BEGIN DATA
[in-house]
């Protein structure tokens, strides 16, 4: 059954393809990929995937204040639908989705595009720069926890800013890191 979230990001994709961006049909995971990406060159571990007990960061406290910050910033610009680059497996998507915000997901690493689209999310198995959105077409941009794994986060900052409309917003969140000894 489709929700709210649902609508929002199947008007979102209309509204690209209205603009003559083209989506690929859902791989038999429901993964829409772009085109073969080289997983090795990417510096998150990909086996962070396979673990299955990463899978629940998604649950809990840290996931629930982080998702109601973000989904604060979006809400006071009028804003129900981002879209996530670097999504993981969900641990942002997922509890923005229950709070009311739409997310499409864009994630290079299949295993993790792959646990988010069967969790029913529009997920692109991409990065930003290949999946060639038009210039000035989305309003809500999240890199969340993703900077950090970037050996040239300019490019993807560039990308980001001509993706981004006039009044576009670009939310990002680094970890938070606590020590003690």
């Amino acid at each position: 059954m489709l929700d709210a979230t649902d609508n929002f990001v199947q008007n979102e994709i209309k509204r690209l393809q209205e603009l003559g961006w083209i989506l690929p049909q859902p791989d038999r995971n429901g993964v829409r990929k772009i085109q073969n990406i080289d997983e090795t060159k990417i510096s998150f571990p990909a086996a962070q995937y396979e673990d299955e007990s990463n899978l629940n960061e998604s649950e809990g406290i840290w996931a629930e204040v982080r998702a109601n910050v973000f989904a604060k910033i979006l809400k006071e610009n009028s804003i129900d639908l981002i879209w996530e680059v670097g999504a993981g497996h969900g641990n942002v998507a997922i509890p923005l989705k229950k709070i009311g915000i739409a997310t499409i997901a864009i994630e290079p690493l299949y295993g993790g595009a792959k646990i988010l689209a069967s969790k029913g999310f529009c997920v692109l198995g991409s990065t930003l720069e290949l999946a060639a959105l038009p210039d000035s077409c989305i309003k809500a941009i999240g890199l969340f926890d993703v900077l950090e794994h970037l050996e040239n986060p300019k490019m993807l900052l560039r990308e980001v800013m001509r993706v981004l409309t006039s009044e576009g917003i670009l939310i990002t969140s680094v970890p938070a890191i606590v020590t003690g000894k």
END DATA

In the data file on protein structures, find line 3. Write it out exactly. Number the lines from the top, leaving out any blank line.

């Amino acid at each position: 059954m489709l929700d709210a979230t649902d609508n929002f990001v199947q008007n979102e994709i209309k509204r690209l393809q209205e603009l003559g961006w083209i989506l690929p049909q859902p791989d038999r995971n429901g993964v829409r990929k772009i085109q073969n990406i080289d997983e090795t060159k990417i510096s998150f571990p990909a086996a962070q995937y396979e673990d299955e007990s990463n899978l629940n960061e998604s649950e809990g406290i840290w996931a629930e204040v982080r998702a109601n910050v973000f989904a604060k910033i979006l809400k006071e610009n009028s804003i129900d639908l981002i879209w996530e680059v670097g999504a993981g497996h969900g641990n942002v998507a997922i509890p923005l989705k229950k709070i009311g915000i739409a997310t499409i997901a864009i994630e290079p690493l299949y295993g993790g595009a792959k646990i988010l689209a069967s969790k029913g999310f529009c997920v692109l198995g991409s990065t930003l720069e290949l999946a060639a959105l038009p210039d000035s077409c989305i309003k809500a941009i999240g890199l969340f926890d993703v900077l950090e794994h970037l050996e040239n986060p300019k490019m993807l900052l560039r990308e980001v800013m001509r993706v981004l409309t006039s009044e576009g917003i670009l939310i990002t969140s680094v970890p938070a890191i606590v020590t003690g000894k």